Transaction Tax Back On Menu In Europe
Following Francois Hollande’s recent presidential victory in France, it appears that there is a groundswell of support building from some European policymakers to re-assert plans...
Following Francois Hollande’s recent presidential victory in France, it appears that there is a groundswell of support building from some European policymakers to re-assert plans for a continent-wide financial transaction tax.
The new socialist president, who campaigned against austerity measures to save the euro, wants to use the €57 billion per annum the proposed tax is expected to raise to stimulate economic growth across the 27-nation bloc. Voters in crisis-hit Greece have also thrown out politicians associated with austerity measures in the past few days.
And in what appears to be a head-on smash with the UK, who have vehemently opposed such a move as David Cameron, its prime minister, says the levy will negatively impact on the City of London, Europe’s premier financial location, Hollande is keen to push ahead with plans for a financial transaction tax.
“The British have been particularly shy about the issues of financial regulation, and attentive only to the interests of the City—hence their reluctance to see the introduction of a tax on financial transactions and tax harmonization in Europe,” said Hollande.
Despite having similar views to his more right-wing predecessor, Nicolas Sarkozy, on the introduction of a financial transaction tax, it appears that Hollande’s victory may provide the impetus needed from European politicians to finally see a non-watered down levy pushed through the European Union. Any such move would severely curtail the practices of high-frequency trading in its current guise.
However, a recent report published by the Centre For Policy Studies, a UK think tank, says that claims the tax would be paid only by the financial services industry is “contradictory and flawed” and that even if the UK vetoed the tax and the scheme went ahead, it “could cause significant damage to the UK financial services industry”.
“Any legislation for a financial transaction tax, whether on an EU-wide basis or within a set of member states, will be enormously complex; and will be subject to many years of legal dispute,” said John Chown, author of the report. “The resulting uncertainty could only be severely damaging to the UK financial services industry. It is therefore essential that the UK uses every possible method to ensure that a financial transaction tax is not introduced at any level in the EU.”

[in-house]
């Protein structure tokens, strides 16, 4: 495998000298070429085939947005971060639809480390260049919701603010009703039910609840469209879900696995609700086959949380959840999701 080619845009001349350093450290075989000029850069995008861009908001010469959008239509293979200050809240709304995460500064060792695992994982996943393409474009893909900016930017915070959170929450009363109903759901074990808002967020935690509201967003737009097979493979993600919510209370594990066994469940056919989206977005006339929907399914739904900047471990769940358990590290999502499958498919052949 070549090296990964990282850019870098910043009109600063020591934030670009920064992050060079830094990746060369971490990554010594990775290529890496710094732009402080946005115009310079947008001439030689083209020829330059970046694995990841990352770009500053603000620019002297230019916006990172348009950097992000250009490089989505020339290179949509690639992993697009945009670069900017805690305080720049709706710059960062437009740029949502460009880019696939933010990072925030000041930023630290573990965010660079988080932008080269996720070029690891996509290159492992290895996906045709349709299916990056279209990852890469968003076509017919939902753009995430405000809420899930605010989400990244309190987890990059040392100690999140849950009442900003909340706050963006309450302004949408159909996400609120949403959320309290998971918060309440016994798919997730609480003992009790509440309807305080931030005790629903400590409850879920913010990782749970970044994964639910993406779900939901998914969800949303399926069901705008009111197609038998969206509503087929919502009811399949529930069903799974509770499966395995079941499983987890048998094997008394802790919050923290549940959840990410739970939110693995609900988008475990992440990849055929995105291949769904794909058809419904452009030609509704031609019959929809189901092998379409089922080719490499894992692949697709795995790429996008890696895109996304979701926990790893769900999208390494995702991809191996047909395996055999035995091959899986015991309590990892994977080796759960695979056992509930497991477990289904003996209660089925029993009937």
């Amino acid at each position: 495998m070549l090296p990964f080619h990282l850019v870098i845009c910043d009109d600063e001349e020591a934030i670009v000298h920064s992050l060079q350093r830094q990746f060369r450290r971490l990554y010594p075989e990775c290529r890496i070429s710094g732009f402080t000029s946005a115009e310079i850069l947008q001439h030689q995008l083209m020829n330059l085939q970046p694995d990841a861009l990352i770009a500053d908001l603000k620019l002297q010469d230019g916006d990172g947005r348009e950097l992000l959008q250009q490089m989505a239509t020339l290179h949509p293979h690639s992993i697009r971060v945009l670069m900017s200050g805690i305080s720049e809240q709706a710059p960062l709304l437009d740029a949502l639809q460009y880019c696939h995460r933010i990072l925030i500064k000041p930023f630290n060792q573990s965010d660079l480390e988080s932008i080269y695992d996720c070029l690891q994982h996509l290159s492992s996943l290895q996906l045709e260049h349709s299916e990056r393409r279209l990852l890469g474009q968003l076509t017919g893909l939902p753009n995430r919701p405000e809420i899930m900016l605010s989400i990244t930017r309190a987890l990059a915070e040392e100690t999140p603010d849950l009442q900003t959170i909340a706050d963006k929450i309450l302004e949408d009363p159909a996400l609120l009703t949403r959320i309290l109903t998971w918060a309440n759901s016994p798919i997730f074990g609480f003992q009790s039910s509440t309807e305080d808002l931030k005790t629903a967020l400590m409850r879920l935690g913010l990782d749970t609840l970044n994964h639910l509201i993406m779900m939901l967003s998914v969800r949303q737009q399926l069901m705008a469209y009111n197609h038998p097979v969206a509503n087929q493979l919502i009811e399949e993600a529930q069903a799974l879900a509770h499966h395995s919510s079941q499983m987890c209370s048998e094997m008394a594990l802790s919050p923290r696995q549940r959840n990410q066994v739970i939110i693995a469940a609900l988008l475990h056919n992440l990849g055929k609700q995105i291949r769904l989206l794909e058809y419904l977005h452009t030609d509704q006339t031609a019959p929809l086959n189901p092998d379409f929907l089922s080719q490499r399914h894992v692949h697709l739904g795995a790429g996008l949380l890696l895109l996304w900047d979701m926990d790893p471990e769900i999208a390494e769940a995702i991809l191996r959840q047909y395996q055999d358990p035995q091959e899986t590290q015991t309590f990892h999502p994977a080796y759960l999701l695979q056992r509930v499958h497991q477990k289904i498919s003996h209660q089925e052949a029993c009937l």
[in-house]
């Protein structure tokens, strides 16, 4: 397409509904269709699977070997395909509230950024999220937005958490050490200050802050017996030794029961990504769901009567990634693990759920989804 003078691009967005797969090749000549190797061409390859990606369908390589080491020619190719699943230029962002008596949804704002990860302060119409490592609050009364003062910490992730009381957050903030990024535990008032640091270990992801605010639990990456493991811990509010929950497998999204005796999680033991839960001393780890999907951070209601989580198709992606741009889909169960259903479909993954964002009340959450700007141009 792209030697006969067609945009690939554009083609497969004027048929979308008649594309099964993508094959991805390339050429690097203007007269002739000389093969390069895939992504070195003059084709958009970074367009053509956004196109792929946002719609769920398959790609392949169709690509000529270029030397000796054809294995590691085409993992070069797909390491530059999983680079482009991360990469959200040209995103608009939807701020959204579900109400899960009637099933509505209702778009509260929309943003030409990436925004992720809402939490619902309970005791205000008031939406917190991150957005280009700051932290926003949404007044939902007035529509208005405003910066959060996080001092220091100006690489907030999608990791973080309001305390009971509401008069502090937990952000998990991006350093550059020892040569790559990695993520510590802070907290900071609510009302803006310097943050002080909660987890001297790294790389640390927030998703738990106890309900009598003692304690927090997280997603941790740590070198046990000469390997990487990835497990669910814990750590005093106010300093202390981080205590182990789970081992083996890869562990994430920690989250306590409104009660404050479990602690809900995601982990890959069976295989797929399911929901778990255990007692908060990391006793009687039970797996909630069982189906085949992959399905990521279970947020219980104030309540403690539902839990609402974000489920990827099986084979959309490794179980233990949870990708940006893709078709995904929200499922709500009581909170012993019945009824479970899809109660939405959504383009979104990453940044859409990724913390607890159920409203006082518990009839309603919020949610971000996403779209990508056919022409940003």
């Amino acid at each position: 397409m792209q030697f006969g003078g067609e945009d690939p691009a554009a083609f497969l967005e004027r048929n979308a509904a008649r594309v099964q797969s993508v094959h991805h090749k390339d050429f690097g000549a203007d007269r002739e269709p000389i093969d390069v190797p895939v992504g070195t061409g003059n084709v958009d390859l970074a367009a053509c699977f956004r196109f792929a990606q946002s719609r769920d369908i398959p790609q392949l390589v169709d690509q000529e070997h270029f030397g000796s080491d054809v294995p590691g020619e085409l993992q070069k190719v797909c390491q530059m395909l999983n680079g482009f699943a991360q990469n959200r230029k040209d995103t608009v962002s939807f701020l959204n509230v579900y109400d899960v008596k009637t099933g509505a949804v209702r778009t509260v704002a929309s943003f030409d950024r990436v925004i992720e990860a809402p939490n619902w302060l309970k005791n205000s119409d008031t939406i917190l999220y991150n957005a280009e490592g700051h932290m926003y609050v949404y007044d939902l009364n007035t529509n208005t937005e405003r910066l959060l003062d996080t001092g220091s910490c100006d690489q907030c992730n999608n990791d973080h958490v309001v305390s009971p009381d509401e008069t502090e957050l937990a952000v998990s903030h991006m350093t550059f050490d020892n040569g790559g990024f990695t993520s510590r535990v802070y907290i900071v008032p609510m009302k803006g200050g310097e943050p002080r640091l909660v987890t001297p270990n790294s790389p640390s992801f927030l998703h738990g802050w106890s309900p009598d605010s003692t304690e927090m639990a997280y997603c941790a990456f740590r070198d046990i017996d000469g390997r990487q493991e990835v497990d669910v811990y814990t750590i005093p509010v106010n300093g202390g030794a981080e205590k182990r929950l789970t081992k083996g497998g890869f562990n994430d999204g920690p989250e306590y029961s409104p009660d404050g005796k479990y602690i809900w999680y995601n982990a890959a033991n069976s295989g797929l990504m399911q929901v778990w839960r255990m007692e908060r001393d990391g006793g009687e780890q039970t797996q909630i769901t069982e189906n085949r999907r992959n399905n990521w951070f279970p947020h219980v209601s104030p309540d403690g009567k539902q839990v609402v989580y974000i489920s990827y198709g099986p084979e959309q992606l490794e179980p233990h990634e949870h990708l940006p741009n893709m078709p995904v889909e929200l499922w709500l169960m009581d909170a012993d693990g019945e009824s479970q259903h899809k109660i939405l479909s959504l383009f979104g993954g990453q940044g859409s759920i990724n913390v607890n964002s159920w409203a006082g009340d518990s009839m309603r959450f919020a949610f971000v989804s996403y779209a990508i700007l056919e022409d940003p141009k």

And a House of Lords committee this week also warned that more than 70% of revenues generated by the European Commission’s proposed tax on financial transactions could come from the UK.
The EU has said that is sees the financial transaction tax as a way of constituting a new revenue stream which would reduce member states’ contributions to the EU budget. The EU says the initiative would be a first step towards the application of a financial transaction tax at global level. Algirdas Šemeta, the EU commissioner for taxation, recently said that he will push for the introduction of the tax with or without unanimous support from the 27-nation bloc.
Previous attempts to introduce a 0.1% tax on all share transactions and a 0.01% levy on derivatives trades after the European Commission first unveiled plans in September last year to set up the continent-wide tax, envisaged to come into effect by January 2014, have come unstuck as nations such as the UK, Sweden, Ireland and the Czech Republic among others, as well as financial industry lobbyists, have managed so far to derail the proposals.
However, the European parliament’s Economic and Monetary Affairs Committee approved a resolution late last month which proposes a better design for the financial transaction tax in order to capture more traders and to make evading it unprofitable.
“The committee has been consistent with what parliament has been pushing for and I now expect member states to show the same consistency with their declarations,” said MEP Anni Podimata, rapporteur of the Economic and Monetary Affairs Committee. “It is time to change the financial services business model, away from high-frequency trading to serving the real economy.”
Concerns, though, have been raised that the tax would hit pension funds and the committee is calling for pension fund transactions to be exempt from the levy.